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Brush fire damages Damascus businesses

OUTLOOK PHOTO: JOSH KULLA - An Tuesday, Aug. 18, fire at two Damascus busineses caused extensive damage to one of the city's few commercial buildings along Highway 212. The blaze was started when a truck backed into a juniper bush and quickly spread from there. 
In Pub 212, the acrid smell of smoke nearly overtook the usual mix of beer and French fries on Wednesday, Aug. 19, as regulars looked through the windows to the professional building just south of the bar, empty and blackened after a brush fire ravaged the building on Tuesday.

“We smelled smoke in here and then we looked outside and saw the trees on fire,” said Michelle Jenkins, as she tallied up a bill at the bar. “It spread right to the building.”

Around 5 p.m. Tuesday night, a pickup truck pulled into the parking lot of the Damascus Professional Building, at 20330 South Highway 212, and what happened next is a tragedy on all counts. The exhaust pipe made contact with a juniper bush and sparked a fire. First the tree-lined buffer in the parking lot went up in flames. Then, before anyone even had a chance to call 911, it spread to the building, which housed four businesses: Damascus Dentistry, Edward Jones, Kelaye Concrete and Damascus Physical Therapy.

“Because of the vegetation — juniper bushes, when they catch fire it’s almost like a flammable liquid - there were so many right there burning so hot and the winds were blowing. The arborvitaes were there and the fuel was there ready to go from the weather and all the heat,” said Clackamas County Fire Lt. Steve Hoffeditz

Luckily, there were no injuries as most people in the building had left to go home just minutes before the fire started. The Clackamas Fire Department along with Gresham Fire spent about two hours putting it out.

On Wednesday, it was the main topic of conversation in the small city.

“I was out here pumping gas and I looked across and saw a bunch of smoke,” said Tim Harpham, manager of the 76 gas station across the street from the building. “Within two minutes it was in the building.”

He yelled out to another employee to call 911, as did Jenkins at Pub 212, and soon sirens came wailing down the road. The damage had already been done, though.

The roof of the southern half of the building where Damascus Physical Therapy is located had collapsed and if it weren’t for a fire wall, the adjoining businesses — Edward Jones and Damascus Dentistry —would have been consumed as well.

“We fared OK,” said Debbie Gillham, office manager of Damascus Dentistry.

The office will likely be closed for several months, Gillham said, but compared to the other half of the building, the dentist office was relatively unharmed.

A construction contractor walked around the dark office on Wednesday, making his way around dental chairs and x-ray machines with a flash light assessing the damage as Gillham threw out smoke-damaged items like surgical masks.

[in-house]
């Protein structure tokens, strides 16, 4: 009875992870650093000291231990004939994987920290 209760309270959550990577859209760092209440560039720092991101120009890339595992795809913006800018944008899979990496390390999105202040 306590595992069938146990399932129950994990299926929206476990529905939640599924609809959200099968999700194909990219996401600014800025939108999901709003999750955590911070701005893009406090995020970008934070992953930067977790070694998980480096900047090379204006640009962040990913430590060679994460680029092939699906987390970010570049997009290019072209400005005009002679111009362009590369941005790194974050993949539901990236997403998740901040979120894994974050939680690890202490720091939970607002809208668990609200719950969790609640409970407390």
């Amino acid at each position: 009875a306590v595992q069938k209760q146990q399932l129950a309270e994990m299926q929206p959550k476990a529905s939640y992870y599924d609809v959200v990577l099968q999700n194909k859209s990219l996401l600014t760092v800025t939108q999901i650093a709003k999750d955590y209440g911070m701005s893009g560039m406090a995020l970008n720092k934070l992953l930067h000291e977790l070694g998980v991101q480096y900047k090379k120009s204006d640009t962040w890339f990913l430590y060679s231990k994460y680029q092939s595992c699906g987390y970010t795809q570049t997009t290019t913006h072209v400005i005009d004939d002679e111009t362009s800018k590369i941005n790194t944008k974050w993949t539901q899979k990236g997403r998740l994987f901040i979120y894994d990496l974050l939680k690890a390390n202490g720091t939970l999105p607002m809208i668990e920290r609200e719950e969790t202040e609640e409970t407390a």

Many in Damascus came out to see the damage for themselves after hearing the sirens or seeing it on the news.

“I heard the trucks going (Tuesday),” said Rick Johnson. “That’s the way she goes. There’s not much you can do about it.”

Another man, Bob Ammons, said he watched firefighters extinguish the flames from the nearby Safeway where there was “quite a crowd.”

“I came back today to see if my money was all burned up,” Ammons joked, standing outside Edward Jones.

The Damascus professional building is just the latest victim of wildfires around the state.

On Wednesday, Aug. 19, the Oregon Parks and Recreation Department (ORPD) prohibited all campfires in state parks and beaches.

“Our goal to avoid any accidental fires on OPRD property that would further tax limited firefighting resources,” said MG Devereux, OPRD deputy director. The ban will be in place for at least one week and will be re-evaluated based on fire status, weather, and guidance from state and local fire officials.

The same day, Gov. Kate Brown announced that she activated the Oregon National Guard to assist the firefighters. About 125 soldiers began training this week.

“Oregon National Guard members will join first responders who are working tirelessly to battle these unpredictable wildfires,” Brown said. “We have weeks of fire season left and it is incumbent upon us to make sure that above else, we continue to protect that public’s safety.”

In Clackamas County, Fire Lt. Hoffeditz said with the extremely dry conditions, brush fires can quickly get out of hand and cause extensive damage. He urged people to take caution with any heat source around vegetation.

“Any little spark, anything that you’ve got that’s warm - cigarettes, automobiles, lawn mowers, chain saws, anything like that that’s warm or hot that comes in contact with any type of vegetation — the conditions are so prime right now,” Hoffeditz said.

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